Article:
Cisgender (often abbreviated to simply cis) is a term for people whose gender identity matches the sex that they were assigned at birth. Cisgender may also be defined as those who have “a gender identity or perform a gender role society considers appropriate for one’s sex”. It is the opposite of the term transgender
German sexologist Volkmar Sigusch used the neologism cissexual (zissexuell in German) in a peer-reviewed publication. In his 1998 essay “The Neosexual Revolution”, he cites his two-part 1991 article “Die Transsexuellen und unser nosomorpher Blick” (“Transsexuals and our nosomorphic view”) as the origin of the term. He also used the term in the title of a 1995 article, “Transsexueller Wunsch und zissexuelle Abwehr” (or: “Transsexual desire and cissexual defense”).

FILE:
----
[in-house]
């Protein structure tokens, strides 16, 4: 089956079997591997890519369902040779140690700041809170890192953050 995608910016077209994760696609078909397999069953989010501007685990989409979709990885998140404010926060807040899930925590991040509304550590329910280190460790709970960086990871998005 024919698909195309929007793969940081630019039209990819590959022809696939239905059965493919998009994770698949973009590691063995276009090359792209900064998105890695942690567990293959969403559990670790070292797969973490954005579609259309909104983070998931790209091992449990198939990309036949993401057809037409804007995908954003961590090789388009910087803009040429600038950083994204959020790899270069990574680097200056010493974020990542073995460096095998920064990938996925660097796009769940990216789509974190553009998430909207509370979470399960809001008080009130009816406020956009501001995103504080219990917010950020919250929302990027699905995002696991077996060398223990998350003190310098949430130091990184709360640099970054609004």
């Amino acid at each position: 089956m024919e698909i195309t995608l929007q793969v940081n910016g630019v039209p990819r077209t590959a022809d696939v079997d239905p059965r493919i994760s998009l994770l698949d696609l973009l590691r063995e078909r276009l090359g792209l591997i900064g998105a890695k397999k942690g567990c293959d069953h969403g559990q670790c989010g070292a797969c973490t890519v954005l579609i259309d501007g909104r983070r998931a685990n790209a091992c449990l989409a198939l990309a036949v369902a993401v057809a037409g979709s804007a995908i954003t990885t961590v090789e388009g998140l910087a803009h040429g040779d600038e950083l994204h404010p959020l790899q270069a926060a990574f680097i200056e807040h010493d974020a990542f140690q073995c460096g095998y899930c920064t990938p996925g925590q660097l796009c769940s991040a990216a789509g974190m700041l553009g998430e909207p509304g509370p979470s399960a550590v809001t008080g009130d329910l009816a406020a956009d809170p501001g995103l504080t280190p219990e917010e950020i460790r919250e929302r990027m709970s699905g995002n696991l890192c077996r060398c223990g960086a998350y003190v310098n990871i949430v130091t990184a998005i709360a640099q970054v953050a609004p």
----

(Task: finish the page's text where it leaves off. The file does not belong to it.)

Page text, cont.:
Cisgender has its origin in the Latin-derived prefix cis-, meaning “on this side of”, which means the opposite of trans-, meaning “across from” or “on the other side of”. This usage can be seen in the cis–trans distinction in chemistry, the cis–trans or complementation test in genetics, in Ciscaucasia (from the Russian perspective), in the ancient Roman term Cisalpine Gaul (i.e., “Gaul on this side of the Alps”), and more recently, Cisjordan, as distinguished from Transjordan. In the case of gender, cis- describes the alignment of gender identity with assigned sex.